As a QA tester, you have great influence. What? How? You’re in a prime position to leverage developer knowledge to the team’s advantage. Specifically, focus on leveraging developer code knowledge to improve automated test development.

Have you ever found that the QA team is treading water or worse trying to create maintainable and effective test automation? That’s the perfect opportunity to show QA initiative. Select a developer or two and ask their opinions on automated test development. Explain the situation and ask for opinions on how to best create and execute test automation. Show examples of where QA is running into trouble. Take notes and try each developer’s suggestions. If you’re lucky, you’ll find a developer who enjoys teaching.

Make the most of the opportunity to improve QA test automation effectiveness, validity and efficiency. With the right developer partner, QA test automation provides significantly higher ROI and test coverage. You’ll gain valuable coding and test automation skills while improving the QA test automation effort.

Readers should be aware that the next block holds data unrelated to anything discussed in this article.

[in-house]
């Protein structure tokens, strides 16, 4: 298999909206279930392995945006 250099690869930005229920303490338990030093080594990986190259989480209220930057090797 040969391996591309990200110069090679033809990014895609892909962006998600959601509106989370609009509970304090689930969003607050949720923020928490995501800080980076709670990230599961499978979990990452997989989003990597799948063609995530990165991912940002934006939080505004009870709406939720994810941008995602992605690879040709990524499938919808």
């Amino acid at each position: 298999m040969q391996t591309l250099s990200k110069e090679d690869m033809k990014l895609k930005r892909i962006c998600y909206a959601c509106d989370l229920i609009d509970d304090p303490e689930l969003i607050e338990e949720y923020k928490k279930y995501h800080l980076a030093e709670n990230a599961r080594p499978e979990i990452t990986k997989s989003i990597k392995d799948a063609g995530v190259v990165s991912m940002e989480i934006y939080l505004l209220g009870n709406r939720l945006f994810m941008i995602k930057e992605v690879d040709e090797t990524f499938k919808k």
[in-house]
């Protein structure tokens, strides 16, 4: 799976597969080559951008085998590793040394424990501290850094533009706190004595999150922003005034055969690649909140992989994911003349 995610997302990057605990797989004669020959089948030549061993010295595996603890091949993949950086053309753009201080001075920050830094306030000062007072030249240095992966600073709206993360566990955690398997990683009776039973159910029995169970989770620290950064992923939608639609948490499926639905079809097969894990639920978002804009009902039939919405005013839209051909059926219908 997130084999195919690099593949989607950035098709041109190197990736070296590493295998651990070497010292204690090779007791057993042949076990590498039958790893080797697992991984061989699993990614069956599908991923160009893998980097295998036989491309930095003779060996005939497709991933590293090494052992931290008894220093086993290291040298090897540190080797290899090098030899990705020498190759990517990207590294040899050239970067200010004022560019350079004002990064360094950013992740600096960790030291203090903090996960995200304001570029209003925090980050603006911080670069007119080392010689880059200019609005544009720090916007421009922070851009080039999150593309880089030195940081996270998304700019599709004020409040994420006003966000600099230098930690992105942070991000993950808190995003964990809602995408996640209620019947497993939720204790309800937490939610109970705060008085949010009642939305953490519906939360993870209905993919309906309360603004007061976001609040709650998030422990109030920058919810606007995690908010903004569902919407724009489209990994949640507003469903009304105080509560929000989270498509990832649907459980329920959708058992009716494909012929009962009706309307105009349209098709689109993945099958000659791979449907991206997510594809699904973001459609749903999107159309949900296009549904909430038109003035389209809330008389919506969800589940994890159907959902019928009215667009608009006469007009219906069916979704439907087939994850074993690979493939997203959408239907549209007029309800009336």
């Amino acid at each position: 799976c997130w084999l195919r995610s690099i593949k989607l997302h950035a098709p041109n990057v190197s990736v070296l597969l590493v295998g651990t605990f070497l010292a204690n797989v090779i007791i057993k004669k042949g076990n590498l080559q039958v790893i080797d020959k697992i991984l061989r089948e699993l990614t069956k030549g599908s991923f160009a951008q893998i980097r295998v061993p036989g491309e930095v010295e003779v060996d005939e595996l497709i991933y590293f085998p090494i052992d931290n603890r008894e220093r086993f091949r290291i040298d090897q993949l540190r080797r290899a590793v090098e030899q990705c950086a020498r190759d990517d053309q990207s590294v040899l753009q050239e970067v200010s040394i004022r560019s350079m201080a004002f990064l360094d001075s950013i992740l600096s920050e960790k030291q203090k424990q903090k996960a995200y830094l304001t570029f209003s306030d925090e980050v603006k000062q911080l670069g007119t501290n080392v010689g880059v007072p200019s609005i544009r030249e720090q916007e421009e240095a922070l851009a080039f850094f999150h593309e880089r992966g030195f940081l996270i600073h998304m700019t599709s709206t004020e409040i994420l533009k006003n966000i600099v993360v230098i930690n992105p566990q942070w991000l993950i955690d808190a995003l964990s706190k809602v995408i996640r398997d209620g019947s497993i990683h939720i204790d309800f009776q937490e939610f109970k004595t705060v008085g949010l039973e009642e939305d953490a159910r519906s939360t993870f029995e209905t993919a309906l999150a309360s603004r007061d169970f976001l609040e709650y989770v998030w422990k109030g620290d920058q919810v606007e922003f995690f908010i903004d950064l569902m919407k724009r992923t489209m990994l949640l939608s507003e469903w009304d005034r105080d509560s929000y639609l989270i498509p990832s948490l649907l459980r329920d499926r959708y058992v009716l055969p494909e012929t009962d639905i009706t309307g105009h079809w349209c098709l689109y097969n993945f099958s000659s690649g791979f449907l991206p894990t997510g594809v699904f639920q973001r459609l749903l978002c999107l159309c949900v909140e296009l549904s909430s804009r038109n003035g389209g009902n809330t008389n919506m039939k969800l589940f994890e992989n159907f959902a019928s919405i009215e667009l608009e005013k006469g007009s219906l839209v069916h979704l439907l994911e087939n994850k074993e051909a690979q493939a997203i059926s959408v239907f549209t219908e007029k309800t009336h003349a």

Teamwork makes the business dreams work. It takes time and some serious communication skills, but being able to build working relationships with developers as a QA tester is critical to career success. As a QA, you’ll need strong and flexible communication skills, a sense of diplomacy and the desire to actively work and learn. Getting what you need from developers can be a challenge, but it’s well worth the effort to enhance the product and your own career skills.

Do you need a solid, quality codeless test automation tool for your development and QA teams? Prefer the simplicity of a cloud-based service? Create effective and efficient codeless test automation using Test Studio, and keep tests and teams productive.

About the Author

Amy Reichert

A QA test professional with 23+ years of QA testing experience within a variety of software development teams, Amy Reichert has extensive experience in QA process development & planning, team leadership/management, and QA project management.  She has worked on multiple types of software development methodologies including waterfall, agile, scrum, kanban and customized combinations. Amy enjoys continuing to improve her software testing craft by researching and writing on a variety of related topics. In her spare time, she enjoys gardening, cat management and the outdoors.